“If an artist got enlightened or kinder or more balanced as they created the work of art, that made it great art”
My talk from last week’s conference by the Design Museum of Chicago is here:
I’ve taken some time to rest. I’m watching my energy now. What drains me, what helps me feel better. I figured weeks into the pandemic I’d have a handle on things, but it still weighs heavy, and there’s a deep undercurrent of anxiety. It’s a reminder to myself how hard this is, and also a deep appreciation of the support around me.
Right now I’m really interested in ways to work with abstraction to expand the imagination, in particular through math. From there, how might we change how we relate to the world.
- Near the end of this conversation on category theory, Dr. Eugenia Cheng describes creating words for what are traditionally seen as masculine and feminine characteristics, ingressive and congressive. She’s able to explore these outside of the connotations of “man” and “woman”, in order to better understand aspects of behavior in society, and also herself. She describes how this process of abstraction and shifting and observation is mathematical.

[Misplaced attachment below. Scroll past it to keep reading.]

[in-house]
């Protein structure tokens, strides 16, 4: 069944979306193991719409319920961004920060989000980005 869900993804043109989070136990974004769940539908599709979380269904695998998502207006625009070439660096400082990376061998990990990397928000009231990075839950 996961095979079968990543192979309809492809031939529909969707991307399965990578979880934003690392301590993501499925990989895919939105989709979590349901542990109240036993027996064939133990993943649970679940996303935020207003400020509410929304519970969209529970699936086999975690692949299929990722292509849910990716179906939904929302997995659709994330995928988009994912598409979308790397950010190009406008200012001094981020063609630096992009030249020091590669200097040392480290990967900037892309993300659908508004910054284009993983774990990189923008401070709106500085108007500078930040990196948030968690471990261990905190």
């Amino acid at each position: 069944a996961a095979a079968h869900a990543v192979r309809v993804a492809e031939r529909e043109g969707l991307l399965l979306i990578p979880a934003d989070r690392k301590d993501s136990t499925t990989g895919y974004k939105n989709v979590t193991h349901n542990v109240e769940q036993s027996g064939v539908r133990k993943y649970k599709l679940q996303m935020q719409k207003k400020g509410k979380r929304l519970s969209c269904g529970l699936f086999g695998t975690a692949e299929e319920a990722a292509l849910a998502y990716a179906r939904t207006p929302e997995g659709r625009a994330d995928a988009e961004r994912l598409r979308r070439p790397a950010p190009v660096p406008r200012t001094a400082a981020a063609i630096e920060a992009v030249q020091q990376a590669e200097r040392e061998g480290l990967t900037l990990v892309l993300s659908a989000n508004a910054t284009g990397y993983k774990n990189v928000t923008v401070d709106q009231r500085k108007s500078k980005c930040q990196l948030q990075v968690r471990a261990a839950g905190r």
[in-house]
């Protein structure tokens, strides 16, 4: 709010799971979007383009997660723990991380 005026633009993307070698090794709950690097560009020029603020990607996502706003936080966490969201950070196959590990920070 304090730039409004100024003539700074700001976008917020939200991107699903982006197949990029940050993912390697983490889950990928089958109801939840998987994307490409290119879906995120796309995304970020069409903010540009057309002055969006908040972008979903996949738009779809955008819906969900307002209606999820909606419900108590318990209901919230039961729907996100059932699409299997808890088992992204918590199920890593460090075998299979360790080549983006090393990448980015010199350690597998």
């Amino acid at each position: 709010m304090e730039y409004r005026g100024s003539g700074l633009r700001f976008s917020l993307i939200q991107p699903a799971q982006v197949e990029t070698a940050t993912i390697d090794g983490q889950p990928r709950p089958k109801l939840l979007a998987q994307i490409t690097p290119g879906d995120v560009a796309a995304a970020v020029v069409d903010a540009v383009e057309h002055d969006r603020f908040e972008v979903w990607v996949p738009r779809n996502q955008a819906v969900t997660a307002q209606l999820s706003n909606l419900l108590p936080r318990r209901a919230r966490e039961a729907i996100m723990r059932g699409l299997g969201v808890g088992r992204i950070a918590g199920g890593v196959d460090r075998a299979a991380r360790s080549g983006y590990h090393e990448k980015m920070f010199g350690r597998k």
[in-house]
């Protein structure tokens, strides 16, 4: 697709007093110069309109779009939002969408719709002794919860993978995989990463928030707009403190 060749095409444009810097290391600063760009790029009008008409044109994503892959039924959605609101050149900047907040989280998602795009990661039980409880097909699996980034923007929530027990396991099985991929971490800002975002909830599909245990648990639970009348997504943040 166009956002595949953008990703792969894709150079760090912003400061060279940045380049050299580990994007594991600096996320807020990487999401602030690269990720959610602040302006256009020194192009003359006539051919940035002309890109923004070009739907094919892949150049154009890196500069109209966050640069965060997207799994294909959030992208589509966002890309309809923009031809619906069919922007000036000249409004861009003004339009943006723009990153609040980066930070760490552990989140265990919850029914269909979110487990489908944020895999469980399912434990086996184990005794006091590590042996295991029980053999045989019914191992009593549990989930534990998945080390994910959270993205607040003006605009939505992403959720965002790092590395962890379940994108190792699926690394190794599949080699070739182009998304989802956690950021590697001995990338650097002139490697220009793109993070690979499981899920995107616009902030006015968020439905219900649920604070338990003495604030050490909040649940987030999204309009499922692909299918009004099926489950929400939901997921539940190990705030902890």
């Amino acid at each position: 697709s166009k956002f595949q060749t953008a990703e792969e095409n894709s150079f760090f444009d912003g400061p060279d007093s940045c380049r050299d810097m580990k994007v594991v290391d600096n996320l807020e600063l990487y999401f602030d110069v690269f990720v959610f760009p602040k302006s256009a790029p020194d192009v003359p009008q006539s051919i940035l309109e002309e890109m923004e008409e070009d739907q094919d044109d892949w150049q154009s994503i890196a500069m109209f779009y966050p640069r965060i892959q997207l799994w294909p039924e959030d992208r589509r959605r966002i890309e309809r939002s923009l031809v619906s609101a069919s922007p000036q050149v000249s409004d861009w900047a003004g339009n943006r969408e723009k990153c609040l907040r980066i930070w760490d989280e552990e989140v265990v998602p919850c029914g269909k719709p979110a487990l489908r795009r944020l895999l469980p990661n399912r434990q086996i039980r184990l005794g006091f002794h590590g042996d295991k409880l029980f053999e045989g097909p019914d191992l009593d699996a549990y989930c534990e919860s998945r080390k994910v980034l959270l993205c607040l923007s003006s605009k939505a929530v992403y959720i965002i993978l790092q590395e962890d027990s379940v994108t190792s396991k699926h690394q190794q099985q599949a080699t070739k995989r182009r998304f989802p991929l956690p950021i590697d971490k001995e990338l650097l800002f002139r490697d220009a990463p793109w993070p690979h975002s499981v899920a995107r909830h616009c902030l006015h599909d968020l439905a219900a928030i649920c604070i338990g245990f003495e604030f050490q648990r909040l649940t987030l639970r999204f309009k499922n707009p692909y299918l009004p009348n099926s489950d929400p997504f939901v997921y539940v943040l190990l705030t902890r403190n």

- Wolfram talks about how difficult it would be to go right from counting to 21st century mathematics. In order to do this we build “way points” that allow for higher levels of understanding. He describes how with language it’s similar. A word is a “cognitive anchor”. Once the word exists, and society understands it, you can build on it.
There’s something I see in here with drawing. You bring something to existence, and then you can build on it. Or you can use it to more deeply understand things.
Something beautiful I heard on creativity — Sharon Salzberg mentions seeing a panel that began with the question: “Doesn’t art have to come from great suffering?” The Dalai Llama was on the panel, and responded (paraphrased by Salzberg) “a work of art has worth depending on what happens to the artist in the act of creating it. So if an artist got enlightened or kinder or more balanced as they created, more aware as they created the work of art, that made it great art.”
Over the last few weeks I’ve started to write a weekly note. This one is adapted from one emailed on 5/22/20.